The final step in creating your very own water blob is to cut a small hole in an edge for your hose to fit in. The duct tape is then used to seal the hole once you’ve filled up the blob.
5) Create An Outdoor Movie Screen
If you don’t own a projector, you’ll need to first purchase a projector. After that, creating a screen is easy! All you need are curtain hanging wires, screen fabric, 3 hook screws, and 1x4s. Your total for these three items will come to about $74. You can start by hanging the wires between trees or posts in your backyard. Next, you’ll need to create a wooden frame for the screen using 1×4 planks. When your frame is finished you can attach your screen using staples and add the hook screws to the top of the frame to hang it from the wire. A backyard movie screen makes family nights all the more memorable. We’ve really enjoyed ours.
6) Create A Buried Pot Landscape
Burying planter pots in the ground ensures that your layout is organized and everything stays in its place. Buried pots make landscaping simple.
7) Edge Your Garden With Bricks
I’m a huge fan of this DIY brick paver garden edging idea from the Michigan Home Improvement Guy, Allen Hardy. Creating brick edging makes cutting your lawn so much easier. Your lawnmower wheels can ride across the brick so that the edge of your grass is cut and you no longer have to break out the weed whacker. You can find the full DIY instructions over at Allen’s blog.
8) Keep Animals At Bay With Pine Cone Bedding
Collect all of the pine cones in your yard and use them as bedding material. The pine cones will keep pets and soft-pawed animals out of your plants.
9) DIY Your Outdoor Seating
This is an awesome DIY idea from Doug Tyler’s Michigan Home Blog. An outdoor couch would typically cost upwards of about $600. Doug shows you how to create your own outdoor couch using cinder blocks and 4x4s for just $250!Doug has a lot of great DIY home improvement ideas. I’d highly recommend checking out his blog. You can find the full outdoor seating how-to here.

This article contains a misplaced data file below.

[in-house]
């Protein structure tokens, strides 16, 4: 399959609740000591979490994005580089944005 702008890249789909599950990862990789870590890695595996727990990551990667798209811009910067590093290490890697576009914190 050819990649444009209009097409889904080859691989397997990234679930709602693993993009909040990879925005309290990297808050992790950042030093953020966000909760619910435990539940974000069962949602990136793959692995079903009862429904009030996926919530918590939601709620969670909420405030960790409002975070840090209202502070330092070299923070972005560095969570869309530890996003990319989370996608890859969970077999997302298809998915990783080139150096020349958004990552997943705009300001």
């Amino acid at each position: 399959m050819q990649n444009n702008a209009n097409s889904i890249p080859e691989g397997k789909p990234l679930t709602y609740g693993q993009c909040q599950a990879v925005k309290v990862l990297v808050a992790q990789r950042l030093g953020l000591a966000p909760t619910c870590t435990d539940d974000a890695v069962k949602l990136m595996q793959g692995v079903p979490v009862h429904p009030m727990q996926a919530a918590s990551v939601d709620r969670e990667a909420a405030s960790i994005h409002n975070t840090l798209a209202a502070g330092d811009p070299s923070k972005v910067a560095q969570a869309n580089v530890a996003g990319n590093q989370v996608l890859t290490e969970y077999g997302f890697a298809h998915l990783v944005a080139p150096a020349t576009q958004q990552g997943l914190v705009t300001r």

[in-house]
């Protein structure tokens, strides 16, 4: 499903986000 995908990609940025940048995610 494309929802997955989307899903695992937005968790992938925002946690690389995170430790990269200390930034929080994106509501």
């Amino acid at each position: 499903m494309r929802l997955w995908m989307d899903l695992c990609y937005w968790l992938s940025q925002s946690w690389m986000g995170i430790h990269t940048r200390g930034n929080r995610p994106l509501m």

10) Create Trellis Wall Graffiti
Trellis kits by Lee Valley allow you to create a trellis in any shape you desire. You can find the kits here for just $24.50.
11) Add Storage Space With A Bucket Table
You can add both character and storage space with a build-your-own outdoor coffee table. You can place your drinks on top of the table and anything you don’t want laying around into the bucket. All you need are the following items:
- Metal tub
- One 1/4 inch plywood
- 2×6 untreated lumber
The entire project will cost you roughly $60. After your materials are purchased, the first thing you’ll want to do is cut the plywood into a circle. Next, you’ll want to give your 2×6 boards a used look by beating them with the claw side of the hammer. When your boards look the way you want them to, glue them down to the plywood and let everything dry overnight. The following day you can cut the boards around the plywood so that you’re left with your circle table top.
At this point you’ve done over half of the work. All that’s left is to stain your tabletop, finish it off with a coat of poly, and then place it on top of your metal bucket.